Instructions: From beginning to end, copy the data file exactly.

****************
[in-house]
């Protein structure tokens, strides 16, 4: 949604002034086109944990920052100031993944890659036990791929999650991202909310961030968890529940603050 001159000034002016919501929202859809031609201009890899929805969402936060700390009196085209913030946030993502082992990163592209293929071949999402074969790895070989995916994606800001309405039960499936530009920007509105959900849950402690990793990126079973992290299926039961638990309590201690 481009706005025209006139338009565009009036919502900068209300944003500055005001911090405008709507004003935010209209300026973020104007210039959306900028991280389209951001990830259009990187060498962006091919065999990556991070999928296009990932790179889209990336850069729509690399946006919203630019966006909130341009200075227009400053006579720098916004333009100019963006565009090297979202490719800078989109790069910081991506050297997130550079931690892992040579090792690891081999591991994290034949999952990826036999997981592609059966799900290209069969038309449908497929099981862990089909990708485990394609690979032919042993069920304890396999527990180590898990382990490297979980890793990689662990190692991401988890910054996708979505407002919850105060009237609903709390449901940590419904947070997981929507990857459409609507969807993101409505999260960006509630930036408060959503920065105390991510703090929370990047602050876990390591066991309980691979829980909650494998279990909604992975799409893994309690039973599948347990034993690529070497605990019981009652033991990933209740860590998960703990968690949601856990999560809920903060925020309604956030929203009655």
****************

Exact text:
[in-house]
């Protein structure tokens, strides 16, 4: 949604002034086109944990920052100031993944890659036990791929999650991202909310961030968890529940603050 001159000034002016919501929202859809031609201009890899929805969402936060700390009196085209913030946030993502082992990163592209293929071949999402074969790895070989995916994606800001309405039960499936530009920007509105959900849950402690990793990126079973992290299926039961638990309590201690 481009706005025209006139338009565009009036919502900068209300944003500055005001911090405008709507004003935010209209300026973020104007210039959306900028991280389209951001990830259009990187060498962006091919065999990556991070999928296009990932790179889209990336850069729509690399946006919203630019966006909130341009200075227009400053006579720098916004333009100019963006565009090297979202490719800078989109790069910081991506050297997130550079931690892992040579090792690891081999591991994290034949999952990826036999997981592609059966799900290209069969038309449908497929099981862990089909990708485990394609690979032919042993069920304890396999527990180590898990382990490297979980890793990689662990190692991401988890910054996708979505407002919850105060009237609903709390449901940590419904947070997981929507990857459409609507969807993101409505999260960006509630930036408060959503920065105390991510703090929370990047602050876990390591066991309980691979829980909650494998279990909604992975799409893994309690039973599948347990034993690529070497605990019981009652033991990933209740860590998960703990968690949601856990999560809920903060925020309604956030929203009655």